Bob inclined his head, as if confused. “No. There were two. Both were readied this morning.” He started pecking away at his computer. “Was the one we assigned this morning unsuitable?”
He took a deep breath. “No. It’s perfect. What about the other room?”
“For Miss Daniels?” he asked, smiling fondly. Obviously Maddie had left a much better impression on the clerk than he had. “She stopped by maybe twenty minutes ago and picked up the key for cabin six.”
Chase stared at the clerk, feeling as if he’d been punched in the stomach. Anger lit off a firestorm inside him. As irrational as it was, he was pissed and offended. She left him after last night?
Spinning around, he left the clerk without a second glance, tossing the roses in the trash on the way out.
Madison was in a weird state of mind. Caught between the remnants of absolute bliss she’d experienced last night and the coldness that had lingered deep inside since she’d left the cabin, she wasn’t sure if she should feel happy or sad.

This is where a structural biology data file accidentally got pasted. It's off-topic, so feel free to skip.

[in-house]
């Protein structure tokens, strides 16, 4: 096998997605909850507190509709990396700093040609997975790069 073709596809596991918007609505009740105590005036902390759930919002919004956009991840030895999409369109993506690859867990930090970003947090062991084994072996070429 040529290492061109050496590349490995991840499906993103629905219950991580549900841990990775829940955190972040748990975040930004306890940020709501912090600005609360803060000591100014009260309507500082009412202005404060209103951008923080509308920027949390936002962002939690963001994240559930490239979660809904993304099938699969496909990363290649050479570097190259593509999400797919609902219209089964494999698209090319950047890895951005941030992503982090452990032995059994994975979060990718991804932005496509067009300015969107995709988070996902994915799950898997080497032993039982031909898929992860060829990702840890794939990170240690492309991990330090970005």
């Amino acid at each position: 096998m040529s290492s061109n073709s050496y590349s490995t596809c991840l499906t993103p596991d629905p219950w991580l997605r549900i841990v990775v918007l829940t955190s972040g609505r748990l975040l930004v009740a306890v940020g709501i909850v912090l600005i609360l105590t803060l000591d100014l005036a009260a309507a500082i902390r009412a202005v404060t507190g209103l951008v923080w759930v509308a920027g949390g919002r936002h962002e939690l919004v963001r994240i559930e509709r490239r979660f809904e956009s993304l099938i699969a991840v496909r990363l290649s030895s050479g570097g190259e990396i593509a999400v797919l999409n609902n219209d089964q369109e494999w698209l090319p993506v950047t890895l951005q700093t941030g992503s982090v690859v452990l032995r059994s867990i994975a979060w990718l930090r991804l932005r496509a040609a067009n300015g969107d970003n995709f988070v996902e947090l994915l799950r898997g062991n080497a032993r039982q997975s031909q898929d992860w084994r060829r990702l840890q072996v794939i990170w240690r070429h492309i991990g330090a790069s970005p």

Mostly sad, she decided as she stuffed little white bells into the boxes being used for wedding keepsakes. At least she’d had a night to experience. No more wondering what it would be like to be with Chase. Now she knew. It was amazing.
Her heart ached.
That afternoon she’d almost called Bridget again, but she figured that conversation was best to have in person. No way would she want to miss all of Bridget’s what-the-hell expressions when she described how she basically straddled Chase and he’d bailed on her the next morning.
Madison glanced up as one of the bridesmaids dumped a truckload of mints in front of them. She snatched one, starving, since she’d been too wired this morning to eat.
Lissa giggled. “Are they any good?”
Popping one in her mouth, Madison nodded. “Minty. Very yummy.”
“Speaking about yummy,” Sasha, a bridesmaid, said. “I think the Gamble brothers’ nickname should be yummy.”
Cindy, another bridesmaid, snorted as she glanced at the tall, curvy blonde. “Weren’t you all over one of the brothers last night?”
Sasha smiled secretively. “Maybe…”